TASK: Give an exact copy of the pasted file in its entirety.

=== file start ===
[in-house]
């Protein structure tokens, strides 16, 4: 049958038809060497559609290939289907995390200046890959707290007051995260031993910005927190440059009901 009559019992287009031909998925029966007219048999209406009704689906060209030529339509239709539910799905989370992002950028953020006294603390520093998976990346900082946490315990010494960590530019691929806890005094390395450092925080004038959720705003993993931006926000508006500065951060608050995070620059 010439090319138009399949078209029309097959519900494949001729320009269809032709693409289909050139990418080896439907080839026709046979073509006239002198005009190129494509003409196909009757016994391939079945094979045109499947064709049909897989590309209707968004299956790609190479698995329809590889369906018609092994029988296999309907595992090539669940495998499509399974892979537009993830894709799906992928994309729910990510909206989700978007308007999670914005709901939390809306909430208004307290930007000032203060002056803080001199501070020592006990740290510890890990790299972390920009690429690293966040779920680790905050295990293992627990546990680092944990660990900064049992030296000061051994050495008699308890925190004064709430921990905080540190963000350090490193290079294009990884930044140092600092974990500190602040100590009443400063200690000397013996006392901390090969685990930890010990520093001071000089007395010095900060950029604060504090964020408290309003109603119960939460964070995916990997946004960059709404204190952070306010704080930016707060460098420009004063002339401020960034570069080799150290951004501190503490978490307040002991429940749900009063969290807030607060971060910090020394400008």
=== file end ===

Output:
[in-house]
């Protein structure tokens, strides 16, 4: 049958038809060497559609290939289907995390200046890959707290007051995260031993910005927190440059009901 009559019992287009031909998925029966007219048999209406009704689906060209030529339509239709539910799905989370992002950028953020006294603390520093998976990346900082946490315990010494960590530019691929806890005094390395450092925080004038959720705003993993931006926000508006500065951060608050995070620059 010439090319138009399949078209029309097959519900494949001729320009269809032709693409289909050139990418080896439907080839026709046979073509006239002198005009190129494509003409196909009757016994391939079945094979045109499947064709049909897989590309209707968004299956790609190479698995329809590889369906018609092994029988296999309907595992090539669940495998499509399974892979537009993830894709799906992928994309729910990510909206989700978007308007999670914005709901939390809306909430208004307290930007000032203060002056803080001199501070020592006990740290510890890990790299972390920009690429690293966040779920680790905050295990293992627990546990680092944990660990900064049992030296000061051994050495008699308890925190004064709430921990905080540190963000350090490193290079294009990884930044140092600092974990500190602040100590009443400063200690000397013996006392901390090969685990930890010990520093001071000089007395010095900060950029604060504090964020408290309003109603119960939460964070995916990997946004960059709404204190952070306010704080930016707060460098420009004063002339401020960034570069080799150290951004501190503490978490307040002991429940749900009063969290807030607060971060910090020394400008």